Advance Care Planning and Advanced Directives
Who Should do an Advance Directive?
All of us over the age of 18, It is not about being older, Terry Schiavo was 27!
With all of the talk about advance care planning only 25-30% of people have an advance directive
For young healthy adults-Have one for the purpose making decisions in an accident or trauma (examples could include a car accident, boating accident, snowmobiles, motorcycles, etc.) A sudden accident or injury could leave you unable to make your own decisions. This planning tool can help you for an unexpected event.
For the chronically ill-It is important to understand what life supports may be needed at a certain point to treat your illness.
For the terminally ill-It is needed to explore comfort and quality at this time of life
Why should I do an Advance Directive?
80% of deaths happen in a health care facility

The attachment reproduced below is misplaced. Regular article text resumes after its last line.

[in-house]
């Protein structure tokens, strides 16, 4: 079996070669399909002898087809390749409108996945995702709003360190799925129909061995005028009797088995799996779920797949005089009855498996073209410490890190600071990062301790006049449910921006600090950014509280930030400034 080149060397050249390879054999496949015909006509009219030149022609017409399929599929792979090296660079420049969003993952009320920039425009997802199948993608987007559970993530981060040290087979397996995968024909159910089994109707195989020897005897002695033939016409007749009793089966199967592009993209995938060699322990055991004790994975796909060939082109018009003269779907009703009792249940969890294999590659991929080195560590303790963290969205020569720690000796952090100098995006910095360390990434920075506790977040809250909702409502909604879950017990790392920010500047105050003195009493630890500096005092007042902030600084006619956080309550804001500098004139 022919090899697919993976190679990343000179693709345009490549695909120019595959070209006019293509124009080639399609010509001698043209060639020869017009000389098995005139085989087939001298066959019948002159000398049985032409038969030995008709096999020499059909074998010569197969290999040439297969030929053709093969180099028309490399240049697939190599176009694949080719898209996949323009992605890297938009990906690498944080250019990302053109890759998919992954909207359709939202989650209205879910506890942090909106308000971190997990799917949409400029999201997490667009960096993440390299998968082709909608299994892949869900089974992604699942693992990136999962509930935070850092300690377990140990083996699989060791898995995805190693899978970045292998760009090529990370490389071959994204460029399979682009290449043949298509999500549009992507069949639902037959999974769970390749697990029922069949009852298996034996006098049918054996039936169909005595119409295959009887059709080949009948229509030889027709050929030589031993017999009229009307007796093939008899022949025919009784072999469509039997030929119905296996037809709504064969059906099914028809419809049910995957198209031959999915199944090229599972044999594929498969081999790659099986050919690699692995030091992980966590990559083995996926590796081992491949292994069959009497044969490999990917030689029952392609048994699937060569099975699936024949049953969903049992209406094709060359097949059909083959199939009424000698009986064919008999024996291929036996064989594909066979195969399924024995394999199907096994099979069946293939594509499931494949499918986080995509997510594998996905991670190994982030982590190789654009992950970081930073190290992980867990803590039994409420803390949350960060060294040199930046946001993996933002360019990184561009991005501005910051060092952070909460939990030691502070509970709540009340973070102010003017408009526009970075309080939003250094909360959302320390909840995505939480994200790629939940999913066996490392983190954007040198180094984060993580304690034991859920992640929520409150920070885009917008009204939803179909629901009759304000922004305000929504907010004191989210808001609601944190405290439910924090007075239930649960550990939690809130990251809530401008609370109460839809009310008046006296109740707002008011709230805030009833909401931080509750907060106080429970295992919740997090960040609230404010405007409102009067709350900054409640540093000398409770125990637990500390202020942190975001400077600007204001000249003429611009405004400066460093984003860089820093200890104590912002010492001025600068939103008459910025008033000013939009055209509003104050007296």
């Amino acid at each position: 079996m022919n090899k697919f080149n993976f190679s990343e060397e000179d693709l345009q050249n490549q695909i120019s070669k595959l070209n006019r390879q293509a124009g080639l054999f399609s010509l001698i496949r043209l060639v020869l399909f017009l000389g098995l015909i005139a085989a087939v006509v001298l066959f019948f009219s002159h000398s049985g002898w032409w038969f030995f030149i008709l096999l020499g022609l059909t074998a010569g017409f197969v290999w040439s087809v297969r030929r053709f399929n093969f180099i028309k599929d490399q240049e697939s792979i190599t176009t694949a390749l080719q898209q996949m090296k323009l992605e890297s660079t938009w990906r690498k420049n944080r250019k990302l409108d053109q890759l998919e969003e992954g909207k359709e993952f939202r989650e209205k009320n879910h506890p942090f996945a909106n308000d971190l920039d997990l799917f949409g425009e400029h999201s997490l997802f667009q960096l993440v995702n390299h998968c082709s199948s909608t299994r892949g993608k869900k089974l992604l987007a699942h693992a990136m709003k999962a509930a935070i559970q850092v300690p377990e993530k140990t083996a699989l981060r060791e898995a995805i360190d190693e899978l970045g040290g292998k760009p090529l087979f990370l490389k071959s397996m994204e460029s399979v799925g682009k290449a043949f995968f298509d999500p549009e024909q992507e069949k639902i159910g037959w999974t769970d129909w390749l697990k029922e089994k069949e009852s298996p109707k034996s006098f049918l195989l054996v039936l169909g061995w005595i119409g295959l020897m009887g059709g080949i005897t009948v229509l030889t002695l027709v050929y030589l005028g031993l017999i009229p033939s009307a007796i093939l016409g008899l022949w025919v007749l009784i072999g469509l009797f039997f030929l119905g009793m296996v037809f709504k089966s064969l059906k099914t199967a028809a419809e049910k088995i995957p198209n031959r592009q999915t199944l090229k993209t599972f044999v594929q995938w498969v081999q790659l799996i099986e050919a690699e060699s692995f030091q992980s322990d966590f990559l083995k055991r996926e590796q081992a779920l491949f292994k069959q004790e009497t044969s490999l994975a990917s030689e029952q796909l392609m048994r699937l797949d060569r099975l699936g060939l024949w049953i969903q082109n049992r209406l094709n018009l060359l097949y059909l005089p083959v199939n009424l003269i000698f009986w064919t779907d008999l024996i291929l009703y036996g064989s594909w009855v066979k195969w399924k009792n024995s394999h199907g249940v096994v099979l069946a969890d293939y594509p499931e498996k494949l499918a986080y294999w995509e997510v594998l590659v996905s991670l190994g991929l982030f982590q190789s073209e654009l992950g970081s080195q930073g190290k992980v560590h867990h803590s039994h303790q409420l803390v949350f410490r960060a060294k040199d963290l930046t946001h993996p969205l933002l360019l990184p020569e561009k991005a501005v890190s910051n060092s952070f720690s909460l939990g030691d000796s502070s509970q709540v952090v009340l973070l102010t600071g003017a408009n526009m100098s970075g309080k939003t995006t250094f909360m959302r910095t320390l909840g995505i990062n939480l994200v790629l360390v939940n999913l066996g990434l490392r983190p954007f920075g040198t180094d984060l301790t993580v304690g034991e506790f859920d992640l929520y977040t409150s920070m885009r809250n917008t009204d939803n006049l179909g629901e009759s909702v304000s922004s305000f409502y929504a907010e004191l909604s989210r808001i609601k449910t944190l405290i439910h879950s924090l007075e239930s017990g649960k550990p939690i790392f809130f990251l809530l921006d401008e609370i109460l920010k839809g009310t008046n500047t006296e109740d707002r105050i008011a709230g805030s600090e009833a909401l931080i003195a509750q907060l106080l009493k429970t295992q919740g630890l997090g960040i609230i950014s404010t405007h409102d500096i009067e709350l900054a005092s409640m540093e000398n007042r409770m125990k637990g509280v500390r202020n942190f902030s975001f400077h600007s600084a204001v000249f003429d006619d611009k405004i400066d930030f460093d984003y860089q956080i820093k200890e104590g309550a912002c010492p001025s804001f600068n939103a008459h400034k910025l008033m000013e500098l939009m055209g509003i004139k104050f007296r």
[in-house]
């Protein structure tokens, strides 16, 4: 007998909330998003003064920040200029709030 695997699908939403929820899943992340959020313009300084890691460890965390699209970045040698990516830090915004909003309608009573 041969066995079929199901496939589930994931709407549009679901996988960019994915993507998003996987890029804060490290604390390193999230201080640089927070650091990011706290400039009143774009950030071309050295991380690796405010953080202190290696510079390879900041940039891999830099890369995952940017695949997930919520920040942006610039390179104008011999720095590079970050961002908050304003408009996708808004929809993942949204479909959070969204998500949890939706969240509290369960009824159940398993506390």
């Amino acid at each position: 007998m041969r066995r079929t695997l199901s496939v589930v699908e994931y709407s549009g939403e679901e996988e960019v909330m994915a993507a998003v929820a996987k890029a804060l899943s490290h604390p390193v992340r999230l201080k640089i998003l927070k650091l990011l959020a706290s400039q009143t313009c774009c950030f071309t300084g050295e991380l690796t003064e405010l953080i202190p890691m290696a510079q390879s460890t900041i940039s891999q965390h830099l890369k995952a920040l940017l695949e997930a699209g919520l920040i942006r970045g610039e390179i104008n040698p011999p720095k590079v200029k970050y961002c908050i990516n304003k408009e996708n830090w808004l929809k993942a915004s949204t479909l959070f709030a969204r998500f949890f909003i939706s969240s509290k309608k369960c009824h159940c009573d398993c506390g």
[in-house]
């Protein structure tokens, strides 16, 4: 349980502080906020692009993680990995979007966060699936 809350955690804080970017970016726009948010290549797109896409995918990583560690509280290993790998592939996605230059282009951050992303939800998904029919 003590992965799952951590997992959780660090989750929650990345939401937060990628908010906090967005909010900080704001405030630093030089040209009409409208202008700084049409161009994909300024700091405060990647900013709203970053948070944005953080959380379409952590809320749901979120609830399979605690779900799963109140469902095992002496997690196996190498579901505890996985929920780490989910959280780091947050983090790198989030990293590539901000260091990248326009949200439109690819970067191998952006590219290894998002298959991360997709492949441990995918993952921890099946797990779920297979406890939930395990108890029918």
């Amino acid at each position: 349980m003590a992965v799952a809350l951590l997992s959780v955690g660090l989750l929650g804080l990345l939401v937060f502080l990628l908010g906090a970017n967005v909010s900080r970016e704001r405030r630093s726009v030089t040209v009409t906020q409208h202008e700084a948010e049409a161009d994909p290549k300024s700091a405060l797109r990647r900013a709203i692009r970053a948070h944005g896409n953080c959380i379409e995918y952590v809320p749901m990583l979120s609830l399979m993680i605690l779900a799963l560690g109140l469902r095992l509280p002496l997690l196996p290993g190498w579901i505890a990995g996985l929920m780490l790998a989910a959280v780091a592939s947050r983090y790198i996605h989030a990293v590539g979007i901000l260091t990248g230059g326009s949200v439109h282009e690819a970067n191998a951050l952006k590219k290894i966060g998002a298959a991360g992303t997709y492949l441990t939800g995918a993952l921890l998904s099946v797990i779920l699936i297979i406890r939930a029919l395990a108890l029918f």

50% of people are unable to make their own decisions at the time of death
When there is no advance health care directive, well-meaning providers will often “treat”
Your loved ones may not be able to predict what you would want without talking with you
Of the thousands of people who die each day, two-thirds of those cases will involve elements of a decision that the family will need to make
Health Care Agent-Considerations for Choosing the Best Person
One of the most important factors in formulating an advance directive is choosing your health care agent. An appropriate healthcare agent may not be the person who loves you the most, but someone who understands your beliefs and views. These are some of the important factors to consider when making your selection:
Is the person really willing to take on this responsibility?
Are they able to respect and follow your wishes, even if they disagree?
Is this person someone who can withstand stress and emotionally charged conversations?
Is this person able to be assertive and withstand disagreement with a physician, if necessary?
Is this person able to make necessary, difficult decisions?
Is this person readily accessible--does not need to be geographically close.
Learn more about Power of Attorney for Health Care, Living Will/Declaration to Physician and Do-Not-Resuscitate bracelets by contacting Ministry Good Samaritan Health Center
Chaplain Sue Kruger at 715.536.2187